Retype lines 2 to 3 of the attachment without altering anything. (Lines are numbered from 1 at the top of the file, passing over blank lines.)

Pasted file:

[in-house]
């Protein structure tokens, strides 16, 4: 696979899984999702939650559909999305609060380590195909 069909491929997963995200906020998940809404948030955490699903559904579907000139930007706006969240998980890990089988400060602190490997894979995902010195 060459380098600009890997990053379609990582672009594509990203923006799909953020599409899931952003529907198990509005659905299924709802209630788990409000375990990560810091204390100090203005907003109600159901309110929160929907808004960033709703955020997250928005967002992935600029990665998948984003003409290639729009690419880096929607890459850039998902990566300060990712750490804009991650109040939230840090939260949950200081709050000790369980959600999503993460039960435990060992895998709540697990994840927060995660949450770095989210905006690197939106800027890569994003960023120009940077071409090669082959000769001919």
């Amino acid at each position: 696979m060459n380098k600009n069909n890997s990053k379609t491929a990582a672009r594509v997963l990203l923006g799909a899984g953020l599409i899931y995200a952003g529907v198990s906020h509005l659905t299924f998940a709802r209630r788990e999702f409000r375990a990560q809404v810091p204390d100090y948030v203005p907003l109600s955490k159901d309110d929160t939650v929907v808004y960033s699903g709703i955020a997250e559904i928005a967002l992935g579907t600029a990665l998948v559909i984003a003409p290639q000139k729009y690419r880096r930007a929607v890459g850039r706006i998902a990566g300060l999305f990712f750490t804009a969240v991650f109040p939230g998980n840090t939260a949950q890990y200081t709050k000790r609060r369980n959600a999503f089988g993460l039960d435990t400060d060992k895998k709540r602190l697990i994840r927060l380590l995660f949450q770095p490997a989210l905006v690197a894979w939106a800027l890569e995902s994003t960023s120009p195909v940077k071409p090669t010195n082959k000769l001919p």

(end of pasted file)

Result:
């Protein structure tokens, strides 16, 4: 696979899984999702939650559909999305609060380590195909 069909491929997963995200906020998940809404948030955490699903559904579907000139930007706006969240998980890990089988400060602190490997894979995902010195 060459380098600009890997990053379609990582672009594509990203923006799909953020599409899931952003529907198990509005659905299924709802209630788990409000375990990560810091204390100090203005907003109600159901309110929160929907808004960033709703955020997250928005967002992935600029990665998948984003003409290639729009690419880096929607890459850039998902990566300060990712750490804009991650109040939230840090939260949950200081709050000790369980959600999503993460039960435990060992895998709540697990994840927060995660949450770095989210905006690197939106800027890569994003960023120009940077071409090669082959000769001919």
């Amino acid at each position: 696979m060459n380098k600009n069909n890997s990053k379609t491929a990582a672009r594509v997963l990203l923006g799909a899984g953020l599409i899931y995200a952003g529907v198990s906020h509005l659905t299924f998940a709802r209630r788990e999702f409000r375990a990560q809404v810091p204390d100090y948030v203005p907003l109600s955490k159901d309110d929160t939650v929907v808004y960033s699903g709703i955020a997250e559904i928005a967002l992935g579907t600029a990665l998948v559909i984003a003409p290639q000139k729009y690419r880096r930007a929607v890459g850039r706006i998902a990566g300060l999305f990712f750490t804009a969240v991650f109040p939230g998980n840090t939260a949950q890990y200081t709050k000790r609060r369980n959600a999503f089988g993460l039960d435990t400060d060992k895998k709540r602190l697990i994840r927060l380590l995660f949450q770095p490997a989210l905006v690197a894979w939106a800027l890569e995902s994003t960023s120009p195909v940077k071409p090669t010195n082959k000769l001919p």